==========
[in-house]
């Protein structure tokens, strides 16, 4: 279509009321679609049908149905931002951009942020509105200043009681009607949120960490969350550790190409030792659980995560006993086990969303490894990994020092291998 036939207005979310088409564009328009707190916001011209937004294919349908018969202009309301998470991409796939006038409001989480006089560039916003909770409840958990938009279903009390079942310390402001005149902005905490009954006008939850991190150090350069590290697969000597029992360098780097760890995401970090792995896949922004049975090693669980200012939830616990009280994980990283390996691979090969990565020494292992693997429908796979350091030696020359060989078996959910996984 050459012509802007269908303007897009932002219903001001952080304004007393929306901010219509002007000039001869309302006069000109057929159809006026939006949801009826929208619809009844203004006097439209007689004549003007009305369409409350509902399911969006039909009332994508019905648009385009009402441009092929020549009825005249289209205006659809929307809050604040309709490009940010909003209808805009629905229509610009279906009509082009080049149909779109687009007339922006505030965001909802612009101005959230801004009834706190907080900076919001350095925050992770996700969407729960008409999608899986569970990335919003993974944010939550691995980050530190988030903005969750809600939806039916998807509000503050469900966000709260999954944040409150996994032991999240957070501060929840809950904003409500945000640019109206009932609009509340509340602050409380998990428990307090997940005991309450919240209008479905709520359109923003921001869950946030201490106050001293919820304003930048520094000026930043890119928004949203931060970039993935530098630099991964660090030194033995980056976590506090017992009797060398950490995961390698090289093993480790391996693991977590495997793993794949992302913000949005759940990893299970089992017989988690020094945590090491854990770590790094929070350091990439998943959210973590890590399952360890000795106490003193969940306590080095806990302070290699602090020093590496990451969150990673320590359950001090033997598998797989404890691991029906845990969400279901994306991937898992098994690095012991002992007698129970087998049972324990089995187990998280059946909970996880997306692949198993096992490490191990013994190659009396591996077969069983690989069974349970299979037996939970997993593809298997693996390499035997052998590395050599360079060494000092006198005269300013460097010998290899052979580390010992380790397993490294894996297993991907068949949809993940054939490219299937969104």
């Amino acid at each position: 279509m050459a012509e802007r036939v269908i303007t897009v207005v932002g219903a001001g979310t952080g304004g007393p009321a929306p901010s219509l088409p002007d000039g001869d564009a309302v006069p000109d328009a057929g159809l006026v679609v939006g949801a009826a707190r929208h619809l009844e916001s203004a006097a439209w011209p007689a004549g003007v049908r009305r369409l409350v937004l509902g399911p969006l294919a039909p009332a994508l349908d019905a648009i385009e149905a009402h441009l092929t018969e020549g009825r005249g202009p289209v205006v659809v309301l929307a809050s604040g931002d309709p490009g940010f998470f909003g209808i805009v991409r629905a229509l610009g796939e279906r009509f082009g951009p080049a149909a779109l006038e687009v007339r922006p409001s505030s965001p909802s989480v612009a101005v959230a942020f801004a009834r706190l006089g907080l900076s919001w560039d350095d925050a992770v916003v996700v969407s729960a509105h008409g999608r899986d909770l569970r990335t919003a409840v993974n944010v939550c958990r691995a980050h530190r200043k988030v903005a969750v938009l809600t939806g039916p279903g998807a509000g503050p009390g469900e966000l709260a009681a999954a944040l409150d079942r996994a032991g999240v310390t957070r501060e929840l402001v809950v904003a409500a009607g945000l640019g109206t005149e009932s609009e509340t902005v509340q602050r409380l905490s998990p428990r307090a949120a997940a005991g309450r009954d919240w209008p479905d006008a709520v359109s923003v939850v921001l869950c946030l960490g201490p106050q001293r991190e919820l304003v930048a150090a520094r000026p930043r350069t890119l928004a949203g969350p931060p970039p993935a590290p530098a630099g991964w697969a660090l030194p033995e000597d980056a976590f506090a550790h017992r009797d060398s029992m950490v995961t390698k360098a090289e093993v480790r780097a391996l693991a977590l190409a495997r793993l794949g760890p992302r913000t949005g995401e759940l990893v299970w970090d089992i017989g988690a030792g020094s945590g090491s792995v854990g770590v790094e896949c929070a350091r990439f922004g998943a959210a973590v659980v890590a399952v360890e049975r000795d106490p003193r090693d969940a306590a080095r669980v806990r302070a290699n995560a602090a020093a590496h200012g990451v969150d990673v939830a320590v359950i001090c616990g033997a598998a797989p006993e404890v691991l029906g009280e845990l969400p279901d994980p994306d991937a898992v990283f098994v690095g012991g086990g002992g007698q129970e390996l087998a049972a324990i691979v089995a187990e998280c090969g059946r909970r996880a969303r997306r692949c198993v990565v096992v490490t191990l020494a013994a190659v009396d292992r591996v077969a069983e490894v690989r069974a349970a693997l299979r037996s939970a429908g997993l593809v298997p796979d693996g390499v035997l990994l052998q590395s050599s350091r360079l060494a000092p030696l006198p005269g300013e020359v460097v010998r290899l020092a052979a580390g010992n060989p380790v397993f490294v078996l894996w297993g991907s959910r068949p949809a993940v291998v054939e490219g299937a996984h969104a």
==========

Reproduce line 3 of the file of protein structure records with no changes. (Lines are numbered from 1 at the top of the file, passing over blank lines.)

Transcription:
């Amino acid at each position: 279509m050459a012509e802007r036939v269908i303007t897009v207005v932002g219903a001001g979310t952080g304004g007393p009321a929306p901010s219509l088409p002007d000039g001869d564009a309302v006069p000109d328009a057929g159809l006026v679609v939006g949801a009826a707190r929208h619809l009844e916001s203004a006097a439209w011209p007689a004549g003007v049908r009305r369409l409350v937004l509902g399911p969006l294919a039909p009332a994508l349908d019905a648009i385009e149905a009402h441009l092929t018969e020549g009825r005249g202009p289209v205006v659809v309301l929307a809050s604040g931002d309709p490009g940010f998470f909003g209808i805009v991409r629905a229509l610009g796939e279906r009509f082009g951009p080049a149909a779109l006038e687009v007339r922006p409001s505030s965001p909802s989480v612009a101005v959230a942020f801004a009834r706190l006089g907080l900076s919001w560039d350095d925050a992770v916003v996700v969407s729960a509105h008409g999608r899986d909770l569970r990335t919003a409840v993974n944010v939550c958990r691995a980050h530190r200043k988030v903005a969750v938009l809600t939806g039916p279903g998807a509000g503050p009390g469900e966000l709260a009681a999954a944040l409150d079942r996994a032991g999240v310390t957070r501060e929840l402001v809950v904003a409500a009607g945000l640019g109206t005149e009932s609009e509340t902005v509340q602050r409380l905490s998990p428990r307090a949120a997940a005991g309450r009954d919240w209008p479905d006008a709520v359109s923003v939850v921001l869950c946030l960490g201490p106050q001293r991190e919820l304003v930048a150090a520094r000026p930043r350069t890119l928004a949203g969350p931060p970039p993935a590290p530098a630099g991964w697969a660090l030194p033995e000597d980056a976590f506090a550790h017992r009797d060398s029992m950490v995961t390698k360098a090289e093993v480790r780097a391996l693991a977590l190409a495997r793993l794949g760890p992302r913000t949005g995401e759940l990893v299970w970090d089992i017989g988690a030792g020094s945590g090491s792995v854990g770590v790094e896949c929070a350091r990439f922004g998943a959210a973590v659980v890590a399952v360890e049975r000795d106490p003193r090693d969940a306590a080095r669980v806990r302070a290699n995560a602090a020093a590496h200012g990451v969150d990673v939830a320590v359950i001090c616990g033997a598998a797989p006993e404890v691991l029906g009280e845990l969400p279901d994980p994306d991937a898992v990283f098994v690095g012991g086990g002992g007698q129970e390996l087998a049972a324990i691979v089995a187990e998280c090969g059946r909970r996880a969303r997306r692949c198993v990565v096992v490490t191990l020494a013994a190659v009396d292992r591996v077969a069983e490894v690989r069974a349970a693997l299979r037996s939970a429908g997993l593809v298997p796979d693996g390499v035997l990994l052998q590395s050599s350091r360079l060494a000092p030696l006198p005269g300013e020359v460097v010998r290899l020092a052979a580390g010992n060989p380790v397993f490294v078996l894996w297993g991907s959910r068949p949809a993940v291998v054939e490219g299937a996984h969104a």